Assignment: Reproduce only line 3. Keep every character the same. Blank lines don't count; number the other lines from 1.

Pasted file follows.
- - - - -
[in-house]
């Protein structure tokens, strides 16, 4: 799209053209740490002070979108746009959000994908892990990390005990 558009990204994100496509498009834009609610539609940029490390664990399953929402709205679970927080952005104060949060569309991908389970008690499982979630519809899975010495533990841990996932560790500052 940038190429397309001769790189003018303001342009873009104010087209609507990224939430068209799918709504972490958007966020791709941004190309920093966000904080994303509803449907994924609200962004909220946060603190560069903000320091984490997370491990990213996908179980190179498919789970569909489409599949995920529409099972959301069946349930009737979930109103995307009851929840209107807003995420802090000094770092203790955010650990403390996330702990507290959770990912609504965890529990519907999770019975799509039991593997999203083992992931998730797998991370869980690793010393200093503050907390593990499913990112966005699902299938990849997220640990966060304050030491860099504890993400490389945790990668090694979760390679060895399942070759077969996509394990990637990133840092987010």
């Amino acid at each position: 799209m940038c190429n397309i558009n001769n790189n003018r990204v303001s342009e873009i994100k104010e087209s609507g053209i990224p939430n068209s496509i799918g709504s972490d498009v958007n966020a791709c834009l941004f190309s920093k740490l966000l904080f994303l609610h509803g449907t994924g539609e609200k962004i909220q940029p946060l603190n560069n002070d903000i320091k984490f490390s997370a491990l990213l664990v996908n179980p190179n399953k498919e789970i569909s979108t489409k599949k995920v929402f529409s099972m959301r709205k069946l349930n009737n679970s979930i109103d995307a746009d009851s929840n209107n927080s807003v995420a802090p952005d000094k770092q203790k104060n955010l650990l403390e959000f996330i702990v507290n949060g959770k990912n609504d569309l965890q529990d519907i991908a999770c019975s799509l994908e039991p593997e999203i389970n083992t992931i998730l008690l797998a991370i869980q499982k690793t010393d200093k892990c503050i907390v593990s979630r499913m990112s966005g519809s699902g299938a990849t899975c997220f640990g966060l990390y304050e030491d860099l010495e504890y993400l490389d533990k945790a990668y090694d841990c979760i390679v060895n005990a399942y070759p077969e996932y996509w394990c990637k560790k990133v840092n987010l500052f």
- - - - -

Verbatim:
């Amino acid at each position: 799209m940038c190429n397309i558009n001769n790189n003018r990204v303001s342009e873009i994100k104010e087209s609507g053209i990224p939430n068209s496509i799918g709504s972490d498009v958007n966020a791709c834009l941004f190309s920093k740490l966000l904080f994303l609610h509803g449907t994924g539609e609200k962004i909220q940029p946060l603190n560069n002070d903000i320091k984490f490390s997370a491990l990213l664990v996908n179980p190179n399953k498919e789970i569909s979108t489409k599949k995920v929402f529409s099972m959301r709205k069946l349930n009737n679970s979930i109103d995307a746009d009851s929840n209107n927080s807003v995420a802090p952005d000094k770092q203790k104060n955010l650990l403390e959000f996330i702990v507290n949060g959770k990912n609504d569309l965890q529990d519907i991908a999770c019975s799509l994908e039991p593997e999203i389970n083992t992931i998730l008690l797998a991370i869980q499982k690793t010393d200093k892990c503050i907390v593990s979630r499913m990112s966005g519809s699902g299938a990849t899975c997220f640990g966060l990390y304050e030491d860099l010495e504890y993400l490389d533990k945790a990668y090694d841990c979760i390679v060895n005990a399942y070759p077969e996932y996509w394990c990637k560790k990133v840092n987010l500052f």